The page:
The guidelines include:
- Management practices Discusses the importance of management commitment and employee participation in ergonomics training, occupational health management of musculoskeletal disorders, and ergonomics program evaluation;
- Worksite analysis Discusses assessment of resident handling tasks and activities other than resident handling; and
- Control methods Contains illustrations that demonstrate various methods to control common ergonomic stressors.
The guidelines are intended to provide practical solutions for reducing ergonomic-related injuries and illnesses in nursing homes. They will not be used for enforcement purposes.
"AIHA is pleased that OSHA is addressing the issue of MSD's in nursing homes," said AIHA president Gayla J. McCluskey, CIH, CSP, ROH, QEP. "We have offered our suggestions for improvement to the guidelines. We continue to maintain that an ergonomics standard is needed," she added.
Key suggestions made by AIHA include:
- Providing details about effective methods and tools for facilities interested in establishing formal ergonomics programs or processes.
- Include examples of ways that employers can involve employees in the ergonomics program.
- Include ways to make the MSD management process more effective.
- Provide additional examples of control methods for issues other than resident handling.
- Modify the disclaimer to explain the consequences should an employer ignore the guidelines and allow a high MSD incident rate to continue. AIHA suggests that OSHA outline its intent to pursue the General Duty Clause in cases where it is warranted.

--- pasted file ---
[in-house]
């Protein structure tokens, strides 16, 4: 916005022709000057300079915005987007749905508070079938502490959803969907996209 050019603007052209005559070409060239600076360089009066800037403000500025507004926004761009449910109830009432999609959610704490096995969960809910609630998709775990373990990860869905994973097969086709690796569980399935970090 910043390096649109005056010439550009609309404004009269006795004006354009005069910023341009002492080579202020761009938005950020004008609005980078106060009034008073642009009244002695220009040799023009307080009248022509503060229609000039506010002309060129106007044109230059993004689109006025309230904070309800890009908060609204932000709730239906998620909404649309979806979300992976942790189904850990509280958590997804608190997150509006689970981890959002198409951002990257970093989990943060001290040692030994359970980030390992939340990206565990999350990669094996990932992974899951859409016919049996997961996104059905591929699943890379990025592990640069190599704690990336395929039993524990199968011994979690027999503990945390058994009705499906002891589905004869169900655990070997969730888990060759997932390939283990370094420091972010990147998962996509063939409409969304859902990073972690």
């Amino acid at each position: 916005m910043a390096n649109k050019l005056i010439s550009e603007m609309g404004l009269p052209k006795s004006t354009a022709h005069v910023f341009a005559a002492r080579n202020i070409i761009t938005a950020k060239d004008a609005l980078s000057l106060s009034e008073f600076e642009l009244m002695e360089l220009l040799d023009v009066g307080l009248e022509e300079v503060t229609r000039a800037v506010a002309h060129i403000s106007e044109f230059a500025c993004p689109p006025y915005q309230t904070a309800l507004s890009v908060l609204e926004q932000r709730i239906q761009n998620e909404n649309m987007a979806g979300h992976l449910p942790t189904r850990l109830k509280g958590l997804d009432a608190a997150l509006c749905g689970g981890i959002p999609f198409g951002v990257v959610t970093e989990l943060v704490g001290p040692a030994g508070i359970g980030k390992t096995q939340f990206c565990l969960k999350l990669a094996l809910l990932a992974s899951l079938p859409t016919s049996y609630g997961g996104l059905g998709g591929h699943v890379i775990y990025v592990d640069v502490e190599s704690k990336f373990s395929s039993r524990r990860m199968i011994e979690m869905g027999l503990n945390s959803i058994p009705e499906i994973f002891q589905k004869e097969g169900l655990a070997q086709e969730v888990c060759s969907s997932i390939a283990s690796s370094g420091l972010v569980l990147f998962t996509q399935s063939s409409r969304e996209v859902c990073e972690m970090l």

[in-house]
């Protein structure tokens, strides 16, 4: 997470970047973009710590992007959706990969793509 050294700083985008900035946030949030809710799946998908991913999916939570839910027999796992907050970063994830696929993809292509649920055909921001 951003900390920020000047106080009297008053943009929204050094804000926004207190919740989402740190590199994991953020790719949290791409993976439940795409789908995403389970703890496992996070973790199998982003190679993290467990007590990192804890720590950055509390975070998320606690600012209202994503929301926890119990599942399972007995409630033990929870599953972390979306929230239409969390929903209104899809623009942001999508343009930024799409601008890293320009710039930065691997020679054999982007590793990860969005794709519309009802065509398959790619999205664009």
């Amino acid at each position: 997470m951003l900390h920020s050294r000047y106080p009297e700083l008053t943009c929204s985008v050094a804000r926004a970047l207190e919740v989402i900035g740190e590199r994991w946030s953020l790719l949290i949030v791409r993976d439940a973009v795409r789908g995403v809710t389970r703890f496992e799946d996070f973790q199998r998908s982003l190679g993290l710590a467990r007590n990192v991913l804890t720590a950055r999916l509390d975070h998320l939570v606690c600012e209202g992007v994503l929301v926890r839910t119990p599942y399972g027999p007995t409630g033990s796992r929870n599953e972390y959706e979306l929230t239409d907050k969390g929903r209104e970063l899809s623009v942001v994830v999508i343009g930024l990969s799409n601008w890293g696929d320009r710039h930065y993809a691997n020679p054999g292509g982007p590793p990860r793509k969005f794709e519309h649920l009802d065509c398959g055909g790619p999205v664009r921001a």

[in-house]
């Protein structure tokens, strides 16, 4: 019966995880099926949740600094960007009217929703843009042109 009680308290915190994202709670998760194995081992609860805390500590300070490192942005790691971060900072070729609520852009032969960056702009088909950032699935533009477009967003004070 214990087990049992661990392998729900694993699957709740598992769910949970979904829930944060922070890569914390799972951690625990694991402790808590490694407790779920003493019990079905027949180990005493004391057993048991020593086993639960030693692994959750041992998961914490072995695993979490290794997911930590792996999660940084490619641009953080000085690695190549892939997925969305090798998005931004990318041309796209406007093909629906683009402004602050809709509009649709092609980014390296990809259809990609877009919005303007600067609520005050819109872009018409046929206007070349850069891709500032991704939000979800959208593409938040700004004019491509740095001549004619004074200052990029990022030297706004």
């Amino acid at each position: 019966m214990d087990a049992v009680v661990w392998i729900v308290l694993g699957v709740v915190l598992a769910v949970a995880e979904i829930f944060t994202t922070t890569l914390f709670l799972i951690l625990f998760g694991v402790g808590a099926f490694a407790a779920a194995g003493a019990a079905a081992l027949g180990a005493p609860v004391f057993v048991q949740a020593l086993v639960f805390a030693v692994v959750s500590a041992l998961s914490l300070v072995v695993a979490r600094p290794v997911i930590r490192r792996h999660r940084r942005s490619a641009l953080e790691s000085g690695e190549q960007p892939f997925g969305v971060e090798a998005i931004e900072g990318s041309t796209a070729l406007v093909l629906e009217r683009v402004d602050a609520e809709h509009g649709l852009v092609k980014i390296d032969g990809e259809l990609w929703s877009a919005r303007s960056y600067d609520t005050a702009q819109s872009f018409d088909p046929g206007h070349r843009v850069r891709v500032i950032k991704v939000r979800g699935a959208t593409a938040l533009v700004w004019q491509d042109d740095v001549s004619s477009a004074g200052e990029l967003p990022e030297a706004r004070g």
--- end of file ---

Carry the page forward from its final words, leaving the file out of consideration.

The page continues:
"We hope our comments help employers and employees reduce injuries in nursing homes," said David T. Ridyard, chair of AIHA's Ergonomics Committee. "We are always happy to see steps taken to protect workers from MSD's."
AAOHN, calling the proposed guidelines "a step in the right direction," submitted its comments on the guidelines last week.
"OSHA's draft nursing home guidelines are a common-sense approach for an industry where workers suffer twice the number of ergonomics injuries than in other workplaces," said AAOHN President Deborah V. DiBenedetto. "We are pleased that the guidelines address this critical problem and provide specific information geared toward helping the industry reduce the incidence of ergonomic injuries. The challenge will be for nursing homes to ensure employees receive the appropriate training to apply this information and carry out work tasks safely."
Some of the suggestions that AAOHN included in its comments were:
- Add an executive summary and simplify content;
- Tailor the guidelines to multi-sized facilities, to address resource issues and challenges common to smaller nursing homes;
- Include more information about how to implement an ergonomics program, by providing a sample of a formal, written plan;
- Provide additional detail on how to garner management commitment; and
- Elaborate on the training section to include more information about a regular training schedule, as well as how to train all nursing home staff not just those who will be developing the program about ergonomics procedures.
OSHA has said the National Emphasis Program will focus the agency's resources on those nursing and personal care facilities that have 14 or more injuries or illnesses resulting in lost work days or restricted activity for every 100 full-time workers. OSHA is planning to inspect approximately 1,000 of these facilities under the new NEP. Last February, OSHA notified approximately 13,000 employers -- including 2,500 nursing and personal care facilities -- that their injury and illness rates were higher than average and suggested sources of help to lower those rates.
The complete letter AIHA submitted to OSHA can be found at www.aiha.org, while AAOHN's complete comments can be found at www.aaohn.org. The draft guidelines can be found on the OSHA Web site at www.osha.gov/ergonomics/guidelines/ nursinghome/index.html.